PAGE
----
I recently asked the chairman of the Post Office, Sir Ronald Dearing, to give me the figures for remuneration paid to sub-postmasters over the past three years. On the face of it, the figures that he supplied showed an 18 per cent pay increase. However, that figure does not take ​ account of the £60 million of additional business done by the sub-postmasters in 1984–85 as a result of the DHSS dispute.

As sub-postmasters are paid strictly according to the work they do, that sum must be accounted for separately, leaving a real increase over the three years of 16·22 per cent. —a full 3 per cent. below the prevailing rate of inflation, which measured 19·3 per cent. over the same period.

All that is happening at a time when sub-postmasters’ work has increased overall by nearly 4 per cent, leaving individuals almost 7 per cent. below what they should have received merely to stand still over the same period.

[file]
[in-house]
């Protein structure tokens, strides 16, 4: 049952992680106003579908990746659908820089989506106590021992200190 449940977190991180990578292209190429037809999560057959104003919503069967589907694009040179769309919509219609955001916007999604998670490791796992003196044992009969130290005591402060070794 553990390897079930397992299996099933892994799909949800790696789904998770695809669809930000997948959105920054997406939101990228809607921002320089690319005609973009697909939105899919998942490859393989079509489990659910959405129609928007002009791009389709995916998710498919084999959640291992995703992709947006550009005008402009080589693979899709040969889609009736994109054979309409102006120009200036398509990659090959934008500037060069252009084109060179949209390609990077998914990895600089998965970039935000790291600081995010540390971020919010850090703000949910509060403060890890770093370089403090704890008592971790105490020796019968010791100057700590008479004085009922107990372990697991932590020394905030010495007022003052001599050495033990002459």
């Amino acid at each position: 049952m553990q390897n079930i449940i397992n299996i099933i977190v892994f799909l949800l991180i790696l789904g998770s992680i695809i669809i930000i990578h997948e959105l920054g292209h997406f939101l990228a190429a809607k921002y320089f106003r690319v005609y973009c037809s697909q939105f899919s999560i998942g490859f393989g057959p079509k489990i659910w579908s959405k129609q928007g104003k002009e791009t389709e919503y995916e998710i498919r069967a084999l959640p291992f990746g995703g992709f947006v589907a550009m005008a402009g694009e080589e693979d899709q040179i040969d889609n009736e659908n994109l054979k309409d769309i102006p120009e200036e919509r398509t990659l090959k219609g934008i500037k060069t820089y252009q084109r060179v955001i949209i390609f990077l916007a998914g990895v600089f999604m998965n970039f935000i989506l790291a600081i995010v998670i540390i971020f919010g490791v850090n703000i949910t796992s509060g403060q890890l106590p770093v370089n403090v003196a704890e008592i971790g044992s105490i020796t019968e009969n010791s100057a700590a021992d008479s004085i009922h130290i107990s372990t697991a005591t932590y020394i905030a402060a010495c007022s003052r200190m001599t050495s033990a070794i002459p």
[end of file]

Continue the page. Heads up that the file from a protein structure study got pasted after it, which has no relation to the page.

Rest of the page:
That brings us to the position as it stands this year. The National Federation of Sub-Postmasters—the recognised body in these matters—has refused to accept the current offer on the grounds that I have explained. The Post Office is now free to, and probably will, impose that agreement on the sub-postmasters. There is no action no arbitration; sub-postmasters can do nothing—they can either like it or lump it. I have no doubt that the majority of them will accept it. It will place even further burdens upon them and undermine further their economic capacity to survive. It will threaten once again the overall integrity of a vital network.